What is dysfunctional uterine bleeding?
Dysfunctional uterine bleeding is irregular menstrual bleeding that isn't
caused by a serious condition such as disease or a pregnancy complication. It
is usually caused by changing
hormone levels, which may affect
ovulation. Dysfunctional uterine bleeding is most
common during the teen and
perimenopausal years, when reproductive hormones tend
You may have dysfunctional uterine bleeding if you
have one or more of the following symptoms:
- Menstrual bleeding that occurs more often
than every 21 days (a normal menstrual cycle is 21 to 35 days
- Menstrual bleeding that lasts longer than 7 days (normally 4
to 6 days).
- Blood loss of more than
80mL each menstrual cycle (normally about
30mL). If you are passing blood clots or
soaking through your usual pads or tampons each hour for 2 or more hours, your
bleeding is considered heavy.
These symptoms can also be signs of a serious medical
problem. If you have the above symptoms, your health professional must check
for all serious causes of abnormal vaginal bleeding, such as miscarriage or
disease, before concluding that you have dysfunctional uterine bleeding.
What are the risks of dysfunctional uterine bleeding?
Heavy uterine bleeding can lead to
anemia, causing weakness, pale skin, and general
tiredness (fatigue). In cases of severe uterine bleeding,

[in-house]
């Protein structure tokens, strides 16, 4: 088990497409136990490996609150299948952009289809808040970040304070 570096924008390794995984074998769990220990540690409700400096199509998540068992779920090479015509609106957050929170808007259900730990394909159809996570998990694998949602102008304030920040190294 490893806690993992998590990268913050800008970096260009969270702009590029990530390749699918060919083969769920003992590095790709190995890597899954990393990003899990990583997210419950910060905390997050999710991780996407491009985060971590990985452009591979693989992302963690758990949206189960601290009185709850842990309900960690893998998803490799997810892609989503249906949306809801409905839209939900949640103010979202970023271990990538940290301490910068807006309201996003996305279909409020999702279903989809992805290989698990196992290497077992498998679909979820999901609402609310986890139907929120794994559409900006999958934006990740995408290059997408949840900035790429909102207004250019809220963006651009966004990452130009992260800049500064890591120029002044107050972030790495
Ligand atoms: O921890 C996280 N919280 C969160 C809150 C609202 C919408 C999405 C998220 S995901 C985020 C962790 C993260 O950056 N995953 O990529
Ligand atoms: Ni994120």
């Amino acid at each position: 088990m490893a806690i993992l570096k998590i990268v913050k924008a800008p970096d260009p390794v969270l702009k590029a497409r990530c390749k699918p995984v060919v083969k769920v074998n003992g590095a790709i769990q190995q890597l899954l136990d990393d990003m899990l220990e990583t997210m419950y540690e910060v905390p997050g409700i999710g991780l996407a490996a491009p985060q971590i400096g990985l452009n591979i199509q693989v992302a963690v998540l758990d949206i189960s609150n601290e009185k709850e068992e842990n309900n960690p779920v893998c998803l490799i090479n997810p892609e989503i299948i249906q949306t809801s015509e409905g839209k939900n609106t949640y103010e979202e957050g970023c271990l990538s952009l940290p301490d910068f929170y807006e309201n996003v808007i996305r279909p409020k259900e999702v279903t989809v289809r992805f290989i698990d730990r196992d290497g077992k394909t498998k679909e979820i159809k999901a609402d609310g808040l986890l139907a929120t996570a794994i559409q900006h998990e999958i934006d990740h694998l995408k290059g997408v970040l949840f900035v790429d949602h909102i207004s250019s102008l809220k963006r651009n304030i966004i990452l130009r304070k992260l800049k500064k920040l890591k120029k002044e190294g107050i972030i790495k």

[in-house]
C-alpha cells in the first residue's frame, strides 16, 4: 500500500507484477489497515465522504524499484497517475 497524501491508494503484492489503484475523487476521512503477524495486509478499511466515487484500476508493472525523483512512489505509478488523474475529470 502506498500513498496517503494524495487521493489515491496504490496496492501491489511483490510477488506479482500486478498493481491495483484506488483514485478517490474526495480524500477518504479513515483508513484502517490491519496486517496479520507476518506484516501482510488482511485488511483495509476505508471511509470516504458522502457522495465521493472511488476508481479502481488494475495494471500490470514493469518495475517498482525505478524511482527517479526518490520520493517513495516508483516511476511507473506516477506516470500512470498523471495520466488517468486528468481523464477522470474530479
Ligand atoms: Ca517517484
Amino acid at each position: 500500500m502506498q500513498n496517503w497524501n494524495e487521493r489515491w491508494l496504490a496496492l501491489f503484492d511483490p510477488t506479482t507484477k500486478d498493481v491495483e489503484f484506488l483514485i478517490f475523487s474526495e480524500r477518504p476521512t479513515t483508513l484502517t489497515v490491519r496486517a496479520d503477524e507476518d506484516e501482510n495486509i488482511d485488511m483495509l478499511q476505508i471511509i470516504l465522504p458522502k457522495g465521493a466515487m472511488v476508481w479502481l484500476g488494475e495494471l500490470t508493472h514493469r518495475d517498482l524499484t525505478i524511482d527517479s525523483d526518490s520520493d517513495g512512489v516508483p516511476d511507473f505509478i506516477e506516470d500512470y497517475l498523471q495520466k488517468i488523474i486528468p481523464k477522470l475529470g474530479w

blood transfusion is used to quickly restore needed
Over time, irregular uterine bleeding can make it
difficult to have an active life. Irregular bleeding can interfere with daily
living and sports activities, as well as sexual relations.
How is dysfunctional uterine bleeding treated?
number of treatment options are available for irregular uterine bleeding that
has no serious cause (dysfunctional uterine bleeding). Each of these options
works well for some women, but not others. Treatments include:
- Watchful waiting for a teenager or for a
menopause. Menstrual cycles usually even out as a
teen's body matures, and a woman's cycles end at menopause.
- Hormone treatment.
levonorgestrel IUD releases a form of the hormone
progesterone into the uterus. This reduces bleeding
while preventing pregnancy.
- If you've been bleeding because of low progesterone,
progestin treatment can help you start bleeding
- Birth control (progestin and estrogen) pills can help
regulate your cycle, prevent ovulation, and reduce or stop menstrual
- Seldom-used medicines that stop estrogen production and
menstruation, such as
gonadotropin-releasing hormone analogues (GnRH-As).
This drug isn't commonly used for long-term treatment because of severe side
- Surgery, such as
dilation and curettage (D&C) for short-term relief
of severe bleeding or
endometrial ablation for longer-term relief of
bleeding. In uncontrollable cases of uterine bleeding, the uterus can be
If you need more information, see the topic
Dysfunctional Uterine Bleeding.